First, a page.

DAYTONA BEACH, Fla. -- NASCAR and Daytona International Speedway officials will review the last-lap crash from early Monday morning where Austin Dillon's car launched into the catch fence and left his fellow drivers amazed that neither Dillon nor race fans were seriously injured.
"We'll work closely with NASCAR [with our review]," DIS president Joie Chitwood said. "We did this after the last incident [a 2013 Xfinity Series race]. We're going to learn from it and see what else we can do to be better. I think you saw some of the improvements at work today, so what we can learn from that tomorrow and the next days, we're going to incorporate moving forward."
NASCAR chairman Brian France said Monday afternoon on SiriusXM NASCAR Radio that the "work has already begun" at NASCAR's research and development center in North Carolina to see if anything can be done to keep the cars on the ground while also trying to have the closest, tightest racing possible.
"An accident like last night, boy it sure takes your breath away," France said. "And it should. But that's auto racing. And we're working on better solutions all the time to make racing safer and better. ... We have an entire group of people that woke up this morning trying to figure out how we make this better [and] make sure the cars don't elevate."
Dillon's car ripped a hole of an estimated 60 feet in the catch fence. It appeared that the fence acted properly by keeping the car out of the grandstands. In doing so, the fence shredded Dillon's car to pieces, and some debris flew into the grandstands. The car's engine landed in the tri-oval grass.
The driver suffered a bruised tailbone and a bruised forearm but no significant injuries. Five fans were treated for unspecified injuries, with one going to the hospital and being released later Monday morning.
"I'm shocked that Austin Dillon is even alive from what he went through," said six-time Sprint Cup championJimmie Johnson, who finished second toDale Earnhardt Jr."It was just a frightening moment. I saw it in the mirror and, man, I expected the worst when I came back around."
Said Dale Jr.: "You are just on the verge of tears. I saw everything in the mirror pretty clearly. ... I just was very scared for whoever that car was. I didn't care about anything except figuring out who was OK. The racing doesn't matter anymore."
The No. 3 Richard Childress Racing car landed on its roof and was again hit moments later by Brad Keselowski's car.
"I was pushing the 24 [of Jeff Gordon], the people behind me was pushing -- it was just a wad right there at the end," said Dillon, who had just crossed the finish line in seventh before the crash. "And that's why these speedway races end, and you're just praying and hoping that you get through it at the end."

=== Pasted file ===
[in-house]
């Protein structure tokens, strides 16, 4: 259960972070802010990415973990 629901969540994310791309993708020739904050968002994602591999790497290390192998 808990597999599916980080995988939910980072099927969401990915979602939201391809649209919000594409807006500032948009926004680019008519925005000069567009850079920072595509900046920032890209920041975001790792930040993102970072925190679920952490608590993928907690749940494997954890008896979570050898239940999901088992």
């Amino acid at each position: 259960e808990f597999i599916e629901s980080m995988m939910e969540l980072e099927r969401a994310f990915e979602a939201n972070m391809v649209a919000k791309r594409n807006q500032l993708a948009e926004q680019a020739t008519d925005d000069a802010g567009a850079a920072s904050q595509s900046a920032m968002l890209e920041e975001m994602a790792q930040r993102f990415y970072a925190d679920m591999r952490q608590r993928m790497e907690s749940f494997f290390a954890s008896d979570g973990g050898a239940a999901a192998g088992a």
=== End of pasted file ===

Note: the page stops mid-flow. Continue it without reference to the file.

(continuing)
Crew members from various racing teams -- including Earnhardt's -- immediately ran out to the wreckage to check on Dillon's condition and gave a collective thumbs-up to let everybody know that he was OK.
"It's a dangerous sport," NASCAR spokesman Brett Jewkes said. "It always has been. It always will be. There are always concerns, and that is why you always see us working as hard as we can on safety. ... We are pleased with the performance of the race cars protecting the drivers."
That was certainly a better result than in February 2013 at the Xfinity Series race at Daytona, where Kyle Larson's car slammed into the frontstretch catch fence, injuring upward of 30 people.
In that accident, a gate designed to remain closed until the end of a race, then open to let fans walk from the grandstands toward the track, ended up buckling. That allowed Larson's tire to fly into the stands as the front half of the car was sheared off. Debris flew as high as the speedway's upper deck.
Since then, Daytona redesigned and added extra cables to those gate areas of the catch fence.
Monday's crash didn't happen in one of those areas, and tracks don't always publicize any changes to their fencing, which is a mix of mesh, steel cables and poles. In this case, the fence was ripped apart, and Chitwood said it appeared the fence worked as designed.
The new grandstand project possibly kept fans from getting hit by debris. Upon entering the facility, fans must go up escalators or steps to the middle level and walk down to their seats. So now they cannot walk between the front row and the catch fence.
Drivers were visibly shaken after seeing the accident, although Dillon appeared calm.
"If anything hurt any worse than what it did, I think I'd be more shaken, but right now adrenaline is still pumping and I feel fine," Dillon said. "I feel like I can go race."
The fans had waited through a rain delay of more than three hours and a nearly three-hour race to see the finish, which occurred at 2:41 a.m. Monday.
The nature of restrictor-plate racing often creates pack racing with cars three-wide and little room for error. Dillonhit the spinning car of Denny Hamlin and launched over two cars and into the catch fence.
"I don't know how you keep a 3,500-pound car at 200 miles an hour staying in the racetrack like that," Johnsonsaid. "The fence held up. It did function well, but the debris going off into the stands is something I don't know how you can control.
"Keep the cars on the ground, slow us down would be the only way to do it, I would say. And even then, there's no guarantees."